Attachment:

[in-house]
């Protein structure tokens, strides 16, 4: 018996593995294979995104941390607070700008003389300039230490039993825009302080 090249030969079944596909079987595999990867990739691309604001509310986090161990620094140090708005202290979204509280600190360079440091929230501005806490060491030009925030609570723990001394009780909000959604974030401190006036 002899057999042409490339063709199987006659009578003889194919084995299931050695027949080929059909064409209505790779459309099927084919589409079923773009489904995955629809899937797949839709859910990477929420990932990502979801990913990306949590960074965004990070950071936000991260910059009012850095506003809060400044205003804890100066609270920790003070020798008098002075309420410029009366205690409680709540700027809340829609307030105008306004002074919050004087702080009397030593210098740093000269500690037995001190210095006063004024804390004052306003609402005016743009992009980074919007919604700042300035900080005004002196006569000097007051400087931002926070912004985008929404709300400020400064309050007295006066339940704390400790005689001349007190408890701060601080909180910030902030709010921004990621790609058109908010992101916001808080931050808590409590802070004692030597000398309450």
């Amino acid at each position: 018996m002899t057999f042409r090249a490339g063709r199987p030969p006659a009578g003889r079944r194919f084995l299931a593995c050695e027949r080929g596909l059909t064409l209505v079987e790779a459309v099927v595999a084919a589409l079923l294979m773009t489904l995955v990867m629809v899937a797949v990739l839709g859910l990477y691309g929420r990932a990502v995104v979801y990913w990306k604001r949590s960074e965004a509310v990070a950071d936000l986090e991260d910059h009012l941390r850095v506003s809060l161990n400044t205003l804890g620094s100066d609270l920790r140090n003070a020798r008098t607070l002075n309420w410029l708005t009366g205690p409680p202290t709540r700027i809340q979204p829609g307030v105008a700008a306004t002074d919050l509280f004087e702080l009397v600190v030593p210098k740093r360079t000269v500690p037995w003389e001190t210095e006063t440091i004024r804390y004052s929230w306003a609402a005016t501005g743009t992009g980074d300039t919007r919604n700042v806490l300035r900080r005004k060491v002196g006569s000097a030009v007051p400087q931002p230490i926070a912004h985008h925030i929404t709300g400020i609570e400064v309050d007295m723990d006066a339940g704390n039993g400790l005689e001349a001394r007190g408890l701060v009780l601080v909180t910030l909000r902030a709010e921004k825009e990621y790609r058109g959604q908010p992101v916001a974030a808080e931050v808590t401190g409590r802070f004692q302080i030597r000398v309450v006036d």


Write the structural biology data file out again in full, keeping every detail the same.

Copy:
[in-house]
């Protein structure tokens, strides 16, 4: 018996593995294979995104941390607070700008003389300039230490039993825009302080 090249030969079944596909079987595999990867990739691309604001509310986090161990620094140090708005202290979204509280600190360079440091929230501005806490060491030009925030609570723990001394009780909000959604974030401190006036 002899057999042409490339063709199987006659009578003889194919084995299931050695027949080929059909064409209505790779459309099927084919589409079923773009489904995955629809899937797949839709859910990477929420990932990502979801990913990306949590960074965004990070950071936000991260910059009012850095506003809060400044205003804890100066609270920790003070020798008098002075309420410029009366205690409680709540700027809340829609307030105008306004002074919050004087702080009397030593210098740093000269500690037995001190210095006063004024804390004052306003609402005016743009992009980074919007919604700042300035900080005004002196006569000097007051400087931002926070912004985008929404709300400020400064309050007295006066339940704390400790005689001349007190408890701060601080909180910030902030709010921004990621790609058109908010992101916001808080931050808590409590802070004692030597000398309450």
């Amino acid at each position: 018996m002899t057999f042409r090249a490339g063709r199987p030969p006659a009578g003889r079944r194919f084995l299931a593995c050695e027949r080929g596909l059909t064409l209505v079987e790779a459309v099927v595999a084919a589409l079923l294979m773009t489904l995955v990867m629809v899937a797949v990739l839709g859910l990477y691309g929420r990932a990502v995104v979801y990913w990306k604001r949590s960074e965004a509310v990070a950071d936000l986090e991260d910059h009012l941390r850095v506003s809060l161990n400044t205003l804890g620094s100066d609270l920790r140090n003070a020798r008098t607070l002075n309420w410029l708005t009366g205690p409680p202290t709540r700027i809340q979204p829609g307030v105008a700008a306004t002074d919050l509280f004087e702080l009397v600190v030593p210098k740093r360079t000269v500690p037995w003389e001190t210095e006063t440091i004024r804390y004052s929230w306003a609402a005016t501005g743009t992009g980074d300039t919007r919604n700042v806490l300035r900080r005004k060491v002196g006569s000097a030009v007051p400087q931002p230490i926070a912004h985008h925030i929404t709300g400020i609570e400064v309050d007295m723990d006066a339940g704390n039993g400790l005689e001349a001394r007190g408890l701060v009780l601080v909180t910030l909000r902030a709010e921004k825009e990621y790609r058109g959604q908010p992101v916001a974030a808080e931050v808590t401190g409590r802070f004692q302080i030597r000398v309450v006036d």